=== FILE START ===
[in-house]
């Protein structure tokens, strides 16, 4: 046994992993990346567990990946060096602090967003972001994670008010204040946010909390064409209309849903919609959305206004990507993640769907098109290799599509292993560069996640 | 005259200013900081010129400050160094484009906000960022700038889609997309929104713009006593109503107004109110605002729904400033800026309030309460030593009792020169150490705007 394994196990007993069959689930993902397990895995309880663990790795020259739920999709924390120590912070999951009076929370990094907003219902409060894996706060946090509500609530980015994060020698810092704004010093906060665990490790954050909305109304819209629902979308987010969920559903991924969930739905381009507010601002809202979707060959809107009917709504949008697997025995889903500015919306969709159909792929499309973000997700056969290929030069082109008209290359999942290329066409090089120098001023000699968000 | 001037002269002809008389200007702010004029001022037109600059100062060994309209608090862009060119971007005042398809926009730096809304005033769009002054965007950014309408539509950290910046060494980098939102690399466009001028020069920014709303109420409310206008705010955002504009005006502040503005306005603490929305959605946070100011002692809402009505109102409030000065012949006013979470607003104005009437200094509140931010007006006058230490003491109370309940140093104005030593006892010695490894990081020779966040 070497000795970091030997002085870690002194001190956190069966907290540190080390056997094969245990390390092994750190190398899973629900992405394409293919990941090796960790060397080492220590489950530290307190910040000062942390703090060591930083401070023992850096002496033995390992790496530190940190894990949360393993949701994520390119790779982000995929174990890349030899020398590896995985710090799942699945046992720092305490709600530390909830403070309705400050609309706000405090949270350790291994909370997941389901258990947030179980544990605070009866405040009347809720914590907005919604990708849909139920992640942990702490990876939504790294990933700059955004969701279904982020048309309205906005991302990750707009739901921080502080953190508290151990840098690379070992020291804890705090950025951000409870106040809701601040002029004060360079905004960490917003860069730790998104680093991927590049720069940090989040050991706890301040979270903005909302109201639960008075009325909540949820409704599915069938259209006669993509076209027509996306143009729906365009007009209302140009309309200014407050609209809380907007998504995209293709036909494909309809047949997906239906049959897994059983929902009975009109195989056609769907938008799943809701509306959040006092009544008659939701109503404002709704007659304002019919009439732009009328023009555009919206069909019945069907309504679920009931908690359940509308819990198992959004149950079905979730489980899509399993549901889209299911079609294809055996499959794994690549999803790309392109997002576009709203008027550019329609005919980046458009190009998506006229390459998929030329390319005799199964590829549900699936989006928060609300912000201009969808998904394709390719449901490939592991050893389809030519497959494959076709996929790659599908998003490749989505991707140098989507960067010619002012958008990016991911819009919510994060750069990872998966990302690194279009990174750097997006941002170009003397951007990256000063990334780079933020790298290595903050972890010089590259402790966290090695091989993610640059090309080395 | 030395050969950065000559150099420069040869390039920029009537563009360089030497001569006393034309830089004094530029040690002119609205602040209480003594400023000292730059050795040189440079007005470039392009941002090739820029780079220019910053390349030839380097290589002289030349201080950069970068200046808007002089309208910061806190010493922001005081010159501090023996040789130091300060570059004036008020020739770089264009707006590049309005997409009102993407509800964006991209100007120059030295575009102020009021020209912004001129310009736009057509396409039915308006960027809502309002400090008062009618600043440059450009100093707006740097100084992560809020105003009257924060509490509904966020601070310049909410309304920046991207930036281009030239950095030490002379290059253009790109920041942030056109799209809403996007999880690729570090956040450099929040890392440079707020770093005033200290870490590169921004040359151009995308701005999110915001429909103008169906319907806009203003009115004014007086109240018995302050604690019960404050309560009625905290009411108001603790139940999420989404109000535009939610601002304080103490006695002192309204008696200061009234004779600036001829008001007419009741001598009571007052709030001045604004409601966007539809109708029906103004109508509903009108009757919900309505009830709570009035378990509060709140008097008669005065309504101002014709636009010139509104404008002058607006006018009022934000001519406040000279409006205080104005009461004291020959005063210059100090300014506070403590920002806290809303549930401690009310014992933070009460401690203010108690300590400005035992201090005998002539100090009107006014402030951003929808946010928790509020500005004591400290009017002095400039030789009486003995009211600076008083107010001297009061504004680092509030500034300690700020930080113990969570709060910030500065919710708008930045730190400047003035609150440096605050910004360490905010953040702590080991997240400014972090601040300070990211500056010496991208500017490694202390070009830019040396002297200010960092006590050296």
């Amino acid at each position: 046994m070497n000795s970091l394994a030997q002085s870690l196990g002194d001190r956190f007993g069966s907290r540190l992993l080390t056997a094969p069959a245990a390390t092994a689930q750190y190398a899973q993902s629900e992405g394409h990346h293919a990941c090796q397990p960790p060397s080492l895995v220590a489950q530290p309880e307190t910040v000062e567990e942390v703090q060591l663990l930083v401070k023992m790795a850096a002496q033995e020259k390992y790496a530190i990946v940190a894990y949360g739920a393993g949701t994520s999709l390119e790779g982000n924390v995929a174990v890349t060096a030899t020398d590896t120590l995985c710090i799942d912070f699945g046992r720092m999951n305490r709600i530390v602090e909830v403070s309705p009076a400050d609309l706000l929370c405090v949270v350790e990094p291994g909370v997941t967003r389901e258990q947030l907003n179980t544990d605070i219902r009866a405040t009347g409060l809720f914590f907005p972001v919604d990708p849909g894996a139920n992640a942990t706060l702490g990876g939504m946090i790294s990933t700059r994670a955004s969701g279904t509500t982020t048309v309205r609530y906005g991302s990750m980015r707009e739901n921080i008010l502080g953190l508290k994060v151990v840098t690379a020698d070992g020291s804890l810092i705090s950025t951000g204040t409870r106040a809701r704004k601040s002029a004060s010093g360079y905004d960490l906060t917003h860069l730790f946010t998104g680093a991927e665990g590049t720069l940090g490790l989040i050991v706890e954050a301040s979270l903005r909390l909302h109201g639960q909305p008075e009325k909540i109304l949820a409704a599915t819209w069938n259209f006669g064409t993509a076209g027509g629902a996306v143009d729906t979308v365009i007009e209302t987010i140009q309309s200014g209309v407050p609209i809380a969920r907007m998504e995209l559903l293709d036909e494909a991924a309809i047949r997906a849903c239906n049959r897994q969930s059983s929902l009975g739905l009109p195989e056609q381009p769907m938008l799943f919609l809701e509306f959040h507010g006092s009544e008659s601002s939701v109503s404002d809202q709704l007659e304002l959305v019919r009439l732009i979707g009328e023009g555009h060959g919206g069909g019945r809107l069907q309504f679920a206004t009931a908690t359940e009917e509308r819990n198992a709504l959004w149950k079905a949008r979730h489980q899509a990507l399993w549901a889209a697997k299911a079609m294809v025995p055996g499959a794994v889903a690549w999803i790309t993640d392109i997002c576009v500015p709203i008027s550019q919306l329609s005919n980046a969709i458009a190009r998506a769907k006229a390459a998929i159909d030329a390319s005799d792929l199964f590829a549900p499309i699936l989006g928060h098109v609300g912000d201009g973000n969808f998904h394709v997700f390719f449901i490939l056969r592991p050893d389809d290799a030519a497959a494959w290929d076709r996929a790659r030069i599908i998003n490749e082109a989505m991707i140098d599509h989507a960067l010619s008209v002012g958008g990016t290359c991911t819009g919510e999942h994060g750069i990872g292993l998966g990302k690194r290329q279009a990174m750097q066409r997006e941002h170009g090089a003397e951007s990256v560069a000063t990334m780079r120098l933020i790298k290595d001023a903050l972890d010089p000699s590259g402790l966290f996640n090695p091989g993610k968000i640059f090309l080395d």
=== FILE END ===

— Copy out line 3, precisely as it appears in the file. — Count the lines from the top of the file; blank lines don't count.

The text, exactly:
């Amino acid at each position: 046994m070497n000795s970091l394994a030997q002085s870690l196990g002194d001190r956190f007993g069966s907290r540190l992993l080390t056997a094969p069959a245990a390390t092994a689930q750190y190398a899973q993902s629900e992405g394409h990346h293919a990941c090796q397990p960790p060397s080492l895995v220590a489950q530290p309880e307190t910040v000062e567990e942390v703090q060591l663990l930083v401070k023992m790795a850096a002496q033995e020259k390992y790496a530190i990946v940190a894990y949360g739920a393993g949701t994520s999709l390119e790779g982000n924390v995929a174990v890349t060096a030899t020398d590896t120590l995985c710090i799942d912070f699945g046992r720092m999951n305490r709600i530390v602090e909830v403070s309705p009076a400050d609309l706000l929370c405090v949270v350790e990094p291994g909370v997941t967003r389901e258990q947030l907003n179980t544990d605070i219902r009866a405040t009347g409060l809720f914590f907005p972001v919604d990708p849909g894996a139920n992640a942990t706060l702490g990876g939504m946090i790294s990933t700059r994670a955004s969701g279904t509500t982020t048309v309205r609530y906005g991302s990750m980015r707009e739901n921080i008010l502080g953190l508290k994060v151990v840098t690379a020698d070992g020291s804890l810092i705090s950025t951000g204040t409870r106040a809701r704004k601040s002029a004060s010093g360079y905004d960490l906060t917003h860069l730790f946010t998104g680093a991927e665990g590049t720069l940090g490790l989040i050991v706890e954050a301040s979270l903005r909390l909302h109201g639960q909305p008075e009325k909540i109304l949820a409704a599915t819209w069938n259209f006669g064409t993509a076209g027509g629902a996306v143009d729906t979308v365009i007009e209302t987010i140009q309309s200014g209309v407050p609209i809380a969920r907007m998504e995209l559903l293709d036909e494909a991924a309809i047949r997906a849903c239906n049959r897994q969930s059983s929902l009975g739905l009109p195989e056609q381009p769907m938008l799943f919609l809701e509306f959040h507010g006092s009544e008659s601002s939701v109503s404002d809202q709704l007659e304002l959305v019919r009439l732009i979707g009328e023009g555009h060959g919206g069909g019945r809107l069907q309504f679920a206004t009931a908690t359940e009917e509308r819990n198992a709504l959004w149950k079905a949008r979730h489980q899509a990507l399993w549901a889209a697997k299911a079609m294809v025995p055996g499959a794994v889903a690549w999803i790309t993640d392109i997002c576009v500015p709203i008027s550019q919306l329609s005919n980046a969709i458009a190009r998506a769907k006229a390459a998929i159909d030329a390319s005799d792929l199964f590829a549900p499309i699936l989006g928060h098109v609300g912000d201009g973000n969808f998904h394709v997700f390719f449901i490939l056969r592991p050893d389809d290799a030519a497959a494959w290929d076709r996929a790659r030069i599908i998003n490749e082109a989505m991707i140098d599509h989507a960067l010619s008209v002012g958008g990016t290359c991911t819009g919510e999942h994060g750069i990872g292993l998966g990302k690194r290329q279009a990174m750097q066409r997006e941002h170009g090089a003397e951007s990256v560069a000063t990334m780079r120098l933020i790298k290595d001023a903050l972890d010089p000699s590259g402790l966290f996640n090695p091989g993610k968000i640059f090309l080395d």